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Writing the Quintaglio Ascension
Copyright © 1995 by Robert J. Sawyer
All Rights Reserved.
This essay originally appeared in the premiere issue of The Crystal
Tower, the SF newsletter published by New English Library.
Far-Seer, which is now volume one
of the Quintaglio
Ascension trilogy, was originally written as a standalone
science-fiction novel, and I sent the manuscript to my
trepidation. After all, I was asking him to sell a book that had
not one single human being in it. Would an audience identify
with the characters I'd created?
To my delight, my agent loved Far-Seer but said that
the milieu I'd created deserved an entire series, not just a
single book. All well and good except I hate series,
much preferring to write standalone novels. But my agent kept
pushing, and so I set about deciding what I would insist upon in
creating a series of my own.
First, I told him I would do no more than three books, with a
final, conclusive, overall ending. But more than that, each book
would be a legitimate standalone novel (as Far-Seer
already was), with its own real conclusion, rather than a
cliffhanger ending. And I would use a different narrative
technique in each novel, so that they would present fresh
creative challenges for me.
Far-Seer was the story of Afsan, an intelligent dinosaur
who was his race's counterpart of Galileo. For the second book,
I decided to tackle a dinosaurian Darwin, and in the third, a
saurian Sigmund Freud. And as I had in Far-Seer, I would
up the stakes: for Afsan, discovering the true arrangement of
the heavens was not just of scientific interest, but rather a
life-or-death issue for his entire world. In the second book
(eventually entitled Fossil Hunter),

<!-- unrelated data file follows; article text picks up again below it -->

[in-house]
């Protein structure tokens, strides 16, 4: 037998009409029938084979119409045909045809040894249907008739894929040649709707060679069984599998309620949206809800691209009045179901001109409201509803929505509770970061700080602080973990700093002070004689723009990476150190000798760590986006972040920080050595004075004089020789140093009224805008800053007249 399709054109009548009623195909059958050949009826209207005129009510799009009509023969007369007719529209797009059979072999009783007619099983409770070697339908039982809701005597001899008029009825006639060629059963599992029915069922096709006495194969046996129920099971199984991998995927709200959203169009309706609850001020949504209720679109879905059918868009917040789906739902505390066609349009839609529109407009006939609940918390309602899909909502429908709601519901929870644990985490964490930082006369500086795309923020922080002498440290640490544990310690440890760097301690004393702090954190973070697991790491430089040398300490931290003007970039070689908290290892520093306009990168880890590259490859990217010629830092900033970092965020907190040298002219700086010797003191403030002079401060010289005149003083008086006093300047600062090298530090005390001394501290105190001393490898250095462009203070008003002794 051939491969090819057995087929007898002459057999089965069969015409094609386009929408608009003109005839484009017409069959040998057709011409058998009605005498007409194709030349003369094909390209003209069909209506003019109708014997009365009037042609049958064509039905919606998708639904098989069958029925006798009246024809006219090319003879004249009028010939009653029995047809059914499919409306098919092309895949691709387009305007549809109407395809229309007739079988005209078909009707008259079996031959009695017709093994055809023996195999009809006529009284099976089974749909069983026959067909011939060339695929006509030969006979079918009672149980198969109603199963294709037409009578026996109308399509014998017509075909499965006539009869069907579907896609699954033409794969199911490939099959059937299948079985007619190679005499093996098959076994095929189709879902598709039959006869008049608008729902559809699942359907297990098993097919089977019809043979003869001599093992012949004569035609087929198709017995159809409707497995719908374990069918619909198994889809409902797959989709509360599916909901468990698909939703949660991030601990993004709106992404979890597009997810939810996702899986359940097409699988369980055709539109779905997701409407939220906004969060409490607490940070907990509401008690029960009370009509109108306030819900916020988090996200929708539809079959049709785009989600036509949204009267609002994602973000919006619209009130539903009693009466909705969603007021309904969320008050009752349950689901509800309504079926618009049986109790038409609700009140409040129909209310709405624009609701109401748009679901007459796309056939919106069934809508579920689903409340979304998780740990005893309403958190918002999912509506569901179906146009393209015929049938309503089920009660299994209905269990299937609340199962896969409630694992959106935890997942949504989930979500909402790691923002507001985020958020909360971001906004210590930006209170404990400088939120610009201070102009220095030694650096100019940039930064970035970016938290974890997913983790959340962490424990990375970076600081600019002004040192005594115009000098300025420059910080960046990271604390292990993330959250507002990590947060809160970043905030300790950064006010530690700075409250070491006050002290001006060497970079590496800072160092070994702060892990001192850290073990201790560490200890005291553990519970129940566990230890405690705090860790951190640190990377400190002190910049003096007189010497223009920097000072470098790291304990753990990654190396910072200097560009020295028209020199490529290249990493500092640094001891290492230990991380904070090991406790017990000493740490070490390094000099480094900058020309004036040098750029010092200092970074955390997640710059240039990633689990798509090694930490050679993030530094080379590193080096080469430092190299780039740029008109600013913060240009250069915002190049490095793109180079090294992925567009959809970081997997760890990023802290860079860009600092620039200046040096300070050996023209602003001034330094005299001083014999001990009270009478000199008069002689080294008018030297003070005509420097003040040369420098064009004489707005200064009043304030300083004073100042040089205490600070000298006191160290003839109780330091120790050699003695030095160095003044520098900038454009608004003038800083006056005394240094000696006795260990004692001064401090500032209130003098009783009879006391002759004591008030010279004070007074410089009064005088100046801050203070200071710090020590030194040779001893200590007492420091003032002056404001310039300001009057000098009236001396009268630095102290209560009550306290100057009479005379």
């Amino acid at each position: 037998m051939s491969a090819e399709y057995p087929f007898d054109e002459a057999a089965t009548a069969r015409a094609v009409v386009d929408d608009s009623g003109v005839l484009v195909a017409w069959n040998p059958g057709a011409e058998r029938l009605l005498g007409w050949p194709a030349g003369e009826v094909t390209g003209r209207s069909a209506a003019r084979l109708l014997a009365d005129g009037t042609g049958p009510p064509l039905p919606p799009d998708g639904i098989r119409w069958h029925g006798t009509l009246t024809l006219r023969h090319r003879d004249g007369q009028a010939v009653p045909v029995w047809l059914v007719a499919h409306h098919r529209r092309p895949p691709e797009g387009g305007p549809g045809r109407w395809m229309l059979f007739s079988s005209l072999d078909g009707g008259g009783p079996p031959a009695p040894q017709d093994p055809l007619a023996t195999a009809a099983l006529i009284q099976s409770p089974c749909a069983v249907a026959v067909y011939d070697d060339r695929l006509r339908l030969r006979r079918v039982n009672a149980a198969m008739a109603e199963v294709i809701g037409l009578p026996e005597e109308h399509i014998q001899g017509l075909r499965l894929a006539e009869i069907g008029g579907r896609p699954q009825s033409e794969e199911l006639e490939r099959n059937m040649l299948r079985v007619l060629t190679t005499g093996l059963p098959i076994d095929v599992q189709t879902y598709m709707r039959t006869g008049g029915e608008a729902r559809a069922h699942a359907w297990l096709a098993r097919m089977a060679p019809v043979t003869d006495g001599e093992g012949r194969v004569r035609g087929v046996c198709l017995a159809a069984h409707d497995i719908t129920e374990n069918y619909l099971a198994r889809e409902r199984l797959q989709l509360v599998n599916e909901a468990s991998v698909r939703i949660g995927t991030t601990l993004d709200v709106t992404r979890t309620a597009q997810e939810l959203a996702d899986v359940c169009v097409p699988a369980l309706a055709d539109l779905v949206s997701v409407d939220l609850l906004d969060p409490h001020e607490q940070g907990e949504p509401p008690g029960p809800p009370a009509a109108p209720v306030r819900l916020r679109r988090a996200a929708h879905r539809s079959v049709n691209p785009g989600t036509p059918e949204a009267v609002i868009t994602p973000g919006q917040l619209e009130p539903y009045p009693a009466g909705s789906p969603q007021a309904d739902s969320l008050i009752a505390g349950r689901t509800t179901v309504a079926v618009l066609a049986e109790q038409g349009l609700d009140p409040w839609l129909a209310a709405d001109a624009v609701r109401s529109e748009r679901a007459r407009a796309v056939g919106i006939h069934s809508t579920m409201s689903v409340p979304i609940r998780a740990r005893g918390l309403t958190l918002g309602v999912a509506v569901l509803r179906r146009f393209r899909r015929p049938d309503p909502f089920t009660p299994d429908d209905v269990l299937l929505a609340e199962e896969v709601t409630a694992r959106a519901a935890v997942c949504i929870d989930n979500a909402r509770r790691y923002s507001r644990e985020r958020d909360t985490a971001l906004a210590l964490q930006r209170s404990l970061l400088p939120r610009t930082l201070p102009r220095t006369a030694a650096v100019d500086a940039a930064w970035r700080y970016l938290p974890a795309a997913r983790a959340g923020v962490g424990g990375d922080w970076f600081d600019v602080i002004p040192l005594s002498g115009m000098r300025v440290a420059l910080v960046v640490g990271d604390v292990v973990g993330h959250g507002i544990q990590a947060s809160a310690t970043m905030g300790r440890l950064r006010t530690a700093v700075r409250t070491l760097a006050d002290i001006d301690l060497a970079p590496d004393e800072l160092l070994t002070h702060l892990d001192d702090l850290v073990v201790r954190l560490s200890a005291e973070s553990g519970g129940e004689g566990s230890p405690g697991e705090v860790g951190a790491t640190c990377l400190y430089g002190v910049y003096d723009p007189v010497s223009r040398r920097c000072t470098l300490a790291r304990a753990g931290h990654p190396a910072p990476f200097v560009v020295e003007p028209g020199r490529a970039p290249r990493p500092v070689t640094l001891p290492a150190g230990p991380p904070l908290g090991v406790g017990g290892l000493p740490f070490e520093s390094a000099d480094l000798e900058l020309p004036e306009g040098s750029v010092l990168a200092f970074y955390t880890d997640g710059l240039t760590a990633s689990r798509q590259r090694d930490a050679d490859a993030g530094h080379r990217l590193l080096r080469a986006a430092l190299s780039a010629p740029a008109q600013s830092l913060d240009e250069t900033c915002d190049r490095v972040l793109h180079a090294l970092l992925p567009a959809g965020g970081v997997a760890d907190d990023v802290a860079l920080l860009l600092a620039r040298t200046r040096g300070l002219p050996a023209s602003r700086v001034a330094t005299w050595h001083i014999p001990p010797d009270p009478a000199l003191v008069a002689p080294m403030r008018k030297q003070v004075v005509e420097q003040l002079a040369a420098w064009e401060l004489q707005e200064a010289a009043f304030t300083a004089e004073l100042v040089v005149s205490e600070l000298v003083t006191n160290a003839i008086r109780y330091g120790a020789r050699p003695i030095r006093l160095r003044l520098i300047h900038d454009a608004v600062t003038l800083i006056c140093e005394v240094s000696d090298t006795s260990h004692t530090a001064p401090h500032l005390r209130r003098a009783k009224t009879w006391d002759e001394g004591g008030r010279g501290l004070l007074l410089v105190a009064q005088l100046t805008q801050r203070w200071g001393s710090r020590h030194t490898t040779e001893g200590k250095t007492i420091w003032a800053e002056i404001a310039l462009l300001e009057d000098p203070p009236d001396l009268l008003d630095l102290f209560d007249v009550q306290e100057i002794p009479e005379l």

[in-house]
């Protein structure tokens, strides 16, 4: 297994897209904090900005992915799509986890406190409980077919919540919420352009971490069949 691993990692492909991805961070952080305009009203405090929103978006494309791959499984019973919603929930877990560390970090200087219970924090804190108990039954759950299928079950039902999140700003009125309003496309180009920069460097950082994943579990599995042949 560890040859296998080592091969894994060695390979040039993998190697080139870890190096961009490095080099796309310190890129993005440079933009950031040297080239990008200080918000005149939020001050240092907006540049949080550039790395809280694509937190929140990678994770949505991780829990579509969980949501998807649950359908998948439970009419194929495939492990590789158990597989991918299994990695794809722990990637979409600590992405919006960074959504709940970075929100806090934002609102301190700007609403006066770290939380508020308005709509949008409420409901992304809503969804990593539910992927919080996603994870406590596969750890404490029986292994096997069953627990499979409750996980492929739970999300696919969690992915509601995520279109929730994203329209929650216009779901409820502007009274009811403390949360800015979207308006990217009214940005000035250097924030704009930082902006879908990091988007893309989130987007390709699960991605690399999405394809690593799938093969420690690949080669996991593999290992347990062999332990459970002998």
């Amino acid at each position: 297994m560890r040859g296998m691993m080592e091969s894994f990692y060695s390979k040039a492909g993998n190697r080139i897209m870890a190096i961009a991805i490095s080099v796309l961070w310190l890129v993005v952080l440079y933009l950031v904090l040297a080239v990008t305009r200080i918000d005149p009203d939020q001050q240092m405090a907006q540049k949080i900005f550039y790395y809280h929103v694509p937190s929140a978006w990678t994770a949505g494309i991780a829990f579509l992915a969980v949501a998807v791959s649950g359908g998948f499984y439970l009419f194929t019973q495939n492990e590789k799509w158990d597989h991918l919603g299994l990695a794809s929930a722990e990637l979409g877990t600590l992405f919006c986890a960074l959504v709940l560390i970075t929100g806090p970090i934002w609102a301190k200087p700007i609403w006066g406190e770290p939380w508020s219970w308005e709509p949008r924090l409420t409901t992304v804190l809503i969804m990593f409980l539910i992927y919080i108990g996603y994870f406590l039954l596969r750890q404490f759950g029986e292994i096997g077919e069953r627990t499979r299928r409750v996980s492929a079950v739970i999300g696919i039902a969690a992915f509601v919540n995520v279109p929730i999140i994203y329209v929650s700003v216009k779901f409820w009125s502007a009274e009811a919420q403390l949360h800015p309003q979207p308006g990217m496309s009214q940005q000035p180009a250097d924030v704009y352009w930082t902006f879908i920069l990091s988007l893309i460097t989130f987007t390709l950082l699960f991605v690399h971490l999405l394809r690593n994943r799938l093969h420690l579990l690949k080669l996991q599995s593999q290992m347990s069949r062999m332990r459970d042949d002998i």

I would make the
discovery of evolution much more difficult by positing a fossil
record that seemed to prove rather than refute divine creation.
And in the final volume (Foreigner),
I would make
psychoanalysis of Afsan key to avoiding the extinction of
my dinosaurian race.
I'd done things in Far-Seer I never would have if I'd
known it was going to be volume one of a series (most notably,
I'd blinded one of my principals and made it impossible for my
reptilian characters to lie). But I decided not to go back and
change those things: they were appropriate for Far-Seer,
and I wouldn't dull its edge simply to make the sequels simpler
The Galileo-Darwin-Freud model suggested moving the action ahead
by decades between each volume. Getting to revisit characters
I'd first portrayed in their youth again at middle age and then
near death appealed to me greatly. As for finding a different
narrative voice for each book, the extended timeframe took care
of that. As The New York Review of Science Fiction noted:
Sawyer evolves his very style of writing across the trilogy
the first a straight linear exposition, the second alternating
story lines between chapters, the third deftly juggling four
different story lines within each chapter a strategy which
nicely mirrors the writing styles of the linear Renaissance,
dialectic 19th century, and the multi-perspectival 20th, or the
milieus of Galileo, Darwin, and Freud on Earth.
Looking back on the finished Quintaglio Ascension trilogy, I am
indeed glad that my agent twisted my arm this once. But I do
wish I could get him to stop talking about what I should do for
my next series . . .
More Good Reading
North American Quintaglio covers
British Quintaglio covers
More About Far-Seer
More About Fossil Hunter
More About Foreigner
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Writing Illegal Alien
Writing "Lost in the Mail"
Writing "You See But You Do Not Observe"
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